The PEGCC appreciates the opportunity to comment on the proposed rule and would be pleased to answer any questions you might have regarding our comments, or regarding the private equity and growth capital industry more generally. Respectfully submitted,
Douglas Lowenstein President Private Equity Growth Capital Council
The Honorable Mary L. Schapiro, Chairman The Honorable Kathleen L. Casey, Commissioner The Honorable Elisse B. Walter, Commissioner The Honorable Luis A. Aguilar, Commissioner The Honorable Troy A. Paredes, Commissioner
ANNEX A April 28, 2011
Structure and Operations of Private Equity Firms and Funds. This summary was prepared by the Private Equity Growth Capital Council (the “PEGCC”). The PEGCC is an advocacy, communications and research organization and resource center established to develop, analyze and distribute information about the private equity and growth capital investment industry and its contributions to the national and global economy. Established in 2007 and formerly known as the Private Equity Council, the PEGCC is based in Washington, D.C. The members of the PEGCC are 33 of the world’s leading private equity and growth capital firms united by their commitment to growing and strengthening the businesses in which they invest. 1.
Private Equity Firms
Private equity firms sponsor, manage and advise private equity funds (which are described below). Private equity firms, or the owners of private equity firms, typically own and control their funds’ general partners (or, in the case of a fund that has a nonpartnership structure, the equivalent controlling entity), which make investment decisions for the fund (“GPs”). Private equity firms most frequently are privately owned and controlled by their senior investment professionals. Subject to limited exceptions (for small firms, certain non-U.S. firms and venture capital firms), private equity firms are, or after July 21, 2011 will be required to be, registered as investment advisers under the Investment Advisers Act of 1940. Private equity firms may have one or several lines of business. Many private equity firms organize and advise a private equity fund to pursue a particular private equity investment strategy and, once that fund is largely invested, the private equity firm will organize a successor fund to continue that investment strategy. Other private equity firms may pursue two or more distinct private equity investment strategies, organizing a fund (and then successor funds) to pursue each of those strategies. Other private equity firms may organize different private equity funds to invest in different geographies. In addition, some private equity firms—although primarily in the business of advising private equity funds—also have ancillary (non-private equity) businesses, such as hedge funds or fund of funds businesses, among others. These ancillary businesses are small relative to large asset management businesses and, critically, are not crosscollateralized or otherwise interconnected with the private equity firm or any of the private equity funds advised by the firm.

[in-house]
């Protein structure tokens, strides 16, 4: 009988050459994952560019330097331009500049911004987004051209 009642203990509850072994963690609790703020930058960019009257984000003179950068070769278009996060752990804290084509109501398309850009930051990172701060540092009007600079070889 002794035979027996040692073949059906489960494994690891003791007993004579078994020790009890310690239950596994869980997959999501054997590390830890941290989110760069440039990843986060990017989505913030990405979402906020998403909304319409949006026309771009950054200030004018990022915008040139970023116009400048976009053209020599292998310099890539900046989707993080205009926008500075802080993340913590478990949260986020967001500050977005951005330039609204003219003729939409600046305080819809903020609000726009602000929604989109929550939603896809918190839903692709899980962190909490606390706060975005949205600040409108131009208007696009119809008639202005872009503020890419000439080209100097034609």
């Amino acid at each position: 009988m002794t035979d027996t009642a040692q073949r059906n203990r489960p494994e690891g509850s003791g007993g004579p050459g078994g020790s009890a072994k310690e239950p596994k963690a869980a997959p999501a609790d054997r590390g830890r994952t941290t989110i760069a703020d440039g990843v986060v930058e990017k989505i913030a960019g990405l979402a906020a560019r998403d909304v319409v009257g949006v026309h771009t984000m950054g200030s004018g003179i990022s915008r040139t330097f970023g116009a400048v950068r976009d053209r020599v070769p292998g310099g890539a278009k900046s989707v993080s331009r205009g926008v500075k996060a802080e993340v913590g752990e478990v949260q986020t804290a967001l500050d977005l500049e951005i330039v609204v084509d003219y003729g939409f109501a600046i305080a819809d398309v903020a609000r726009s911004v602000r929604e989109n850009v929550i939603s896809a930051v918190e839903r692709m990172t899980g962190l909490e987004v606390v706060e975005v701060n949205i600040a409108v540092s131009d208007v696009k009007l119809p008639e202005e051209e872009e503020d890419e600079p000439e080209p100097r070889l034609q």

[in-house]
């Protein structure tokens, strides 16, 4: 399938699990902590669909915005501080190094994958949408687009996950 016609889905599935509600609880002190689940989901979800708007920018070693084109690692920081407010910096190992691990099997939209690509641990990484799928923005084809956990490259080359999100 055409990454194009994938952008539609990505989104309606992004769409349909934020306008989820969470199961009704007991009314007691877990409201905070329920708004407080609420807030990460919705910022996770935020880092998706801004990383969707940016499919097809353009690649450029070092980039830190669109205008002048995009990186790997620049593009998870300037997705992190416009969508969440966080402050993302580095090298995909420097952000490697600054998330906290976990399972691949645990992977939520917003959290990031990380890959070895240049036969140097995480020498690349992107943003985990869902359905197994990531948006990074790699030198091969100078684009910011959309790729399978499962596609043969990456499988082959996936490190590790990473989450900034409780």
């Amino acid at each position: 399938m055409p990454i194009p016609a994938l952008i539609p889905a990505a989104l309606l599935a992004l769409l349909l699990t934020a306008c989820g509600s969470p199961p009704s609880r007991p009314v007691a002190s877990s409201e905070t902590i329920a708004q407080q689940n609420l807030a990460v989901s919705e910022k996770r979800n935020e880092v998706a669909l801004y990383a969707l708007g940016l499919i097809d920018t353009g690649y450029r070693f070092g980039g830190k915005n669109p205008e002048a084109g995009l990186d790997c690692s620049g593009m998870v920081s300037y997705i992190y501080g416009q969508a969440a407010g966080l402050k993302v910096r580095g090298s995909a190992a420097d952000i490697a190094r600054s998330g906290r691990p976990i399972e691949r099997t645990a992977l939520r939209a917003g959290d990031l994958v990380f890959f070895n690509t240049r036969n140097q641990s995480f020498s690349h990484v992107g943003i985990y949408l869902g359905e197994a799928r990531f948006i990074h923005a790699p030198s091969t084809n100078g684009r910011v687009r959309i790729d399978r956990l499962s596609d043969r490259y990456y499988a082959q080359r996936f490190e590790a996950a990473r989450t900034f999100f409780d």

2. Private Equity Funds: Typical Structure Private equity funds are closed-end pooled investment vehicles, most frequently organized as limited partnerships, that invest in operating businesses (“portfolio companies”). A private equity fund typically is controlled by its GP, which makes investment decisions for the fund and is affiliated with the private equity firm that advises the fund. The GP makes a significant capital commitment to the fund, i.e., a contractual agreement to contribute capital from time to time over the term of the fund as and when needed by the fund to make investments and pay expenses. The private equity fund also obtains capital commitments, at the beginning of its term in private placement transactions, from sophisticated third-party investors who agree to become limited partners (or members or shareholders in a non-partnership structure) of the fund (“LPs”). The LPs, like the GP, contribute capital to the fund over its term. The LPs are not involved in the management or control of the business of the fund except in very limited circumstances (e.g., to vote on conflicts of interest or to remove the GP). LPs of private equity funds include corporate pension plans, public retirement plans, foundations, endowments, sovereign wealth funds, insurance companies and (historically) banks, and to a lesser extent very high net worth individuals and family offices. 3. Private Equity Funds: Investment Strategies and Diversification Private equity funds pursue a variety of investment strategies (e.g., venture capital, growth capital, buyout, real estate, distressed and mezzanine investing) and invest in a broad range of industries and geographies.1 While an individual private equity fund may hold a limited number of investments, and while some private equity firms and/or private equity funds have a geographic or industry focus, private equity funds in the